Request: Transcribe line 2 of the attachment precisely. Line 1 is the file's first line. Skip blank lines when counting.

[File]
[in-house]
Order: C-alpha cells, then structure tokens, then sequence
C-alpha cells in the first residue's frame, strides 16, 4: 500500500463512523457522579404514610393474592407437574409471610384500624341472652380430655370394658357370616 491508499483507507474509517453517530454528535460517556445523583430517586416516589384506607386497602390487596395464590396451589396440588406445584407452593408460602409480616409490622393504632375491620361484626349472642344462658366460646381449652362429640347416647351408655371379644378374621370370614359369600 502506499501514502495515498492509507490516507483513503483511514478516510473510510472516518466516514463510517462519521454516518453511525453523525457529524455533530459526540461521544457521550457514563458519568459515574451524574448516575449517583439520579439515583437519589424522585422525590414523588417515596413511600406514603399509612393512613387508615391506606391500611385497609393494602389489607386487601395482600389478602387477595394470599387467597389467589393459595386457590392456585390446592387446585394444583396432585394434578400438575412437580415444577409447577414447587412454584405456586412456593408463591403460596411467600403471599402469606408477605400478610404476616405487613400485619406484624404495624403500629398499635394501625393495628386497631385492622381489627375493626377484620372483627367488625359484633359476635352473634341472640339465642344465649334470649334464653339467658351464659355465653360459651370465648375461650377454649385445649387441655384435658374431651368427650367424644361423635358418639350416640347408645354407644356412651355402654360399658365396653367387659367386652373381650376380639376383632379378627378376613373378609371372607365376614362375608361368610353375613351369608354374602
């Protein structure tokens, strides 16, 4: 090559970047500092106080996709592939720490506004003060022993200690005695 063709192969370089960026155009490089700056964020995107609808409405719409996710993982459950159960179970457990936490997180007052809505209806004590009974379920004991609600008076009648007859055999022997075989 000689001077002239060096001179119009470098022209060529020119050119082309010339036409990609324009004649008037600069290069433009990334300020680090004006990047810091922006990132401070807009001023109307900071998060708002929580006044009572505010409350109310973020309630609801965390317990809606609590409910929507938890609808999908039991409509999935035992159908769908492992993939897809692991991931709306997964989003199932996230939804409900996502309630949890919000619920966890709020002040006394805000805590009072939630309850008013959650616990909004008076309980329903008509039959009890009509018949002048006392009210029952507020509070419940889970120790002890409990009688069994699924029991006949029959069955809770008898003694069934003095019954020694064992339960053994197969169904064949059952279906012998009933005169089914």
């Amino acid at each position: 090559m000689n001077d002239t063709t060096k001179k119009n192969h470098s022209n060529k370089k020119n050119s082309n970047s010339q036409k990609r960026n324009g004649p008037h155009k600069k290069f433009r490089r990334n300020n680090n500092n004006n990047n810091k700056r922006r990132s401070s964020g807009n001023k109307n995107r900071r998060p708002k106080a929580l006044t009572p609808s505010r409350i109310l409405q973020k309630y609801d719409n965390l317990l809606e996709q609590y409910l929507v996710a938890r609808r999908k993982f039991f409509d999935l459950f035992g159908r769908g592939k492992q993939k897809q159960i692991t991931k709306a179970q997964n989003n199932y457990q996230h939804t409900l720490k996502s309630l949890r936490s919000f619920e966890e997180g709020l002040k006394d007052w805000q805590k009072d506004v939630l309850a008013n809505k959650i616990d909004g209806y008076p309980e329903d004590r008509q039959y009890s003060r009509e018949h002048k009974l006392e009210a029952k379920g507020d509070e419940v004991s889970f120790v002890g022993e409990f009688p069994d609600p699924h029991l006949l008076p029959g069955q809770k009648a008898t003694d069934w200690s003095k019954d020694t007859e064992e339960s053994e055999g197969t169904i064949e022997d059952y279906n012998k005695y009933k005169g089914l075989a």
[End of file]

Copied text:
Order: C-alpha cells, then structure tokens, then sequence